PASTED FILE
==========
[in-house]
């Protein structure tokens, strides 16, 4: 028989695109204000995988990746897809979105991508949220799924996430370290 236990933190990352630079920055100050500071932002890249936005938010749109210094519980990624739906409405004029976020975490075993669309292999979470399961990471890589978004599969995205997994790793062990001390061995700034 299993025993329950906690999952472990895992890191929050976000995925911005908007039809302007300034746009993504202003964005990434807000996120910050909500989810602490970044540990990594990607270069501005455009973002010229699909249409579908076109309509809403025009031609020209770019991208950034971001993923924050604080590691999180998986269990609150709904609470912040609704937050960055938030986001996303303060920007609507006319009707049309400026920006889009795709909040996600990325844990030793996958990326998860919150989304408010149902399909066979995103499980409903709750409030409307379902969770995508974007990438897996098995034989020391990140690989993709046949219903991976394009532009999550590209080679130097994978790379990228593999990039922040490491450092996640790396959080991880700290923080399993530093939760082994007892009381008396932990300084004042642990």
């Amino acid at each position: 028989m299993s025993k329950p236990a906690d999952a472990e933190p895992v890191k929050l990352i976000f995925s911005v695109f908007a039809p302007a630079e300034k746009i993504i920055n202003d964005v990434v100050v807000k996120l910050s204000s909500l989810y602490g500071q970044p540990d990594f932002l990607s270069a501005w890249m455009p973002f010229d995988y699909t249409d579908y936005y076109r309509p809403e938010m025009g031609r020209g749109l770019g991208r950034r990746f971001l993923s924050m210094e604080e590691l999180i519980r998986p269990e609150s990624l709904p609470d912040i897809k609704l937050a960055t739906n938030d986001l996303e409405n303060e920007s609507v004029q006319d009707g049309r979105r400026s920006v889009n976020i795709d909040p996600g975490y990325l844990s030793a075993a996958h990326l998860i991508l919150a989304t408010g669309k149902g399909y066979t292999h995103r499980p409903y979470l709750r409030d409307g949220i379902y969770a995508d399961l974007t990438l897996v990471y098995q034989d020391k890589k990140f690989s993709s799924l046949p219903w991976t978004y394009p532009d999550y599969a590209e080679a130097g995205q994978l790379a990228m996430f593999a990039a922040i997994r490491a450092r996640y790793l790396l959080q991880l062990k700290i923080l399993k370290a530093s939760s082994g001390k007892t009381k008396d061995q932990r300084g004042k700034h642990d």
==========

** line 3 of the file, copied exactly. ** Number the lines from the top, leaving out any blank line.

């Amino acid at each position: 028989m299993s025993k329950p236990a906690d999952a472990e933190p895992v890191k929050l990352i976000f995925s911005v695109f908007a039809p302007a630079e300034k746009i993504i920055n202003d964005v990434v100050v807000k996120l910050s204000s909500l989810y602490g500071q970044p540990d990594f932002l990607s270069a501005w890249m455009p973002f010229d995988y699909t249409d579908y936005y076109r309509p809403e938010m025009g031609r020209g749109l770019g991208r950034r990746f971001l993923s924050m210094e604080e590691l999180i519980r998986p269990e609150s990624l709904p609470d912040i897809k609704l937050a960055t739906n938030d986001l996303e409405n303060e920007s609507v004029q006319d009707g049309r979105r400026s920006v889009n976020i795709d909040p996600g975490y990325l844990s030793a075993a996958h990326l998860i991508l919150a989304t408010g669309k149902g399909y066979t292999h995103r499980p409903y979470l709750r409030d409307g949220i379902y969770a995508d399961l974007t990438l897996v990471y098995q034989d020391k890589k990140f690989s993709s799924l046949p219903w991976t978004y394009p532009d999550y599969a590209e080679a130097g995205q994978l790379a990228m996430f593999a990039a922040i997994r490491a450092r996640y790793l790396l959080q991880l062990k700290i923080l399993k370290a530093s939760s082994g001390k007892t009381k008396d061995q932990r300084g004042k700034h642990d």